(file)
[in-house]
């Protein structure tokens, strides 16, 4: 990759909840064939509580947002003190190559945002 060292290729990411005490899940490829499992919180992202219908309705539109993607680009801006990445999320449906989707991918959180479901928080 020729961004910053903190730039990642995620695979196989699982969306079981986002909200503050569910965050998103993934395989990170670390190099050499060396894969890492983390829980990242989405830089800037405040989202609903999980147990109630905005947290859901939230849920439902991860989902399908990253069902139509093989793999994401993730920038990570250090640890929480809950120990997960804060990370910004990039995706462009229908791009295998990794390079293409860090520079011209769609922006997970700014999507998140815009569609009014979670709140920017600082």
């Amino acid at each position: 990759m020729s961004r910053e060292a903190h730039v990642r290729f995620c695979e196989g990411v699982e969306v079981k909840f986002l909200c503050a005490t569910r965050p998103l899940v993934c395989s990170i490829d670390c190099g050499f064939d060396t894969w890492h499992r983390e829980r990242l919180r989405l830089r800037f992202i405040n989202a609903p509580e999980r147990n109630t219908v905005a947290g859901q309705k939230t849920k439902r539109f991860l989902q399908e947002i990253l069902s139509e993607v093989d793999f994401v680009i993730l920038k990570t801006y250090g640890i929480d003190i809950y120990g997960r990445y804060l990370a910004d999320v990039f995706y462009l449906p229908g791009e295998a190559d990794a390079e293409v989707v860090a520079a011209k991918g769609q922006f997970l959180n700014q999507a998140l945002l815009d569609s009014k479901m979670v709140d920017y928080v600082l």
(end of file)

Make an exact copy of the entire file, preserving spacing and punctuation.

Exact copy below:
[in-house]
């Protein structure tokens, strides 16, 4: 990759909840064939509580947002003190190559945002 060292290729990411005490899940490829499992919180992202219908309705539109993607680009801006990445999320449906989707991918959180479901928080 020729961004910053903190730039990642995620695979196989699982969306079981986002909200503050569910965050998103993934395989990170670390190099050499060396894969890492983390829980990242989405830089800037405040989202609903999980147990109630905005947290859901939230849920439902991860989902399908990253069902139509093989793999994401993730920038990570250090640890929480809950120990997960804060990370910004990039995706462009229908791009295998990794390079293409860090520079011209769609922006997970700014999507998140815009569609009014979670709140920017600082």
């Amino acid at each position: 990759m020729s961004r910053e060292a903190h730039v990642r290729f995620c695979e196989g990411v699982e969306v079981k909840f986002l909200c503050a005490t569910r965050p998103l899940v993934c395989s990170i490829d670390c190099g050499f064939d060396t894969w890492h499992r983390e829980r990242l919180r989405l830089r800037f992202i405040n989202a609903p509580e999980r147990n109630t219908v905005a947290g859901q309705k939230t849920k439902r539109f991860l989902q399908e947002i990253l069902s139509e993607v093989d793999f994401v680009i993730l920038k990570t801006y250090g640890i929480d003190i809950y120990g997960r990445y804060l990370a910004d999320v990039f995706y462009l449906p229908g791009e295998a190559d990794a390079e293409v989707v860090a520079a011209k991918g769609q922006f997970l959180n700014q999507a998140l945002l815009d569609s009014k479901m979670v709140d920017y928080v600082l």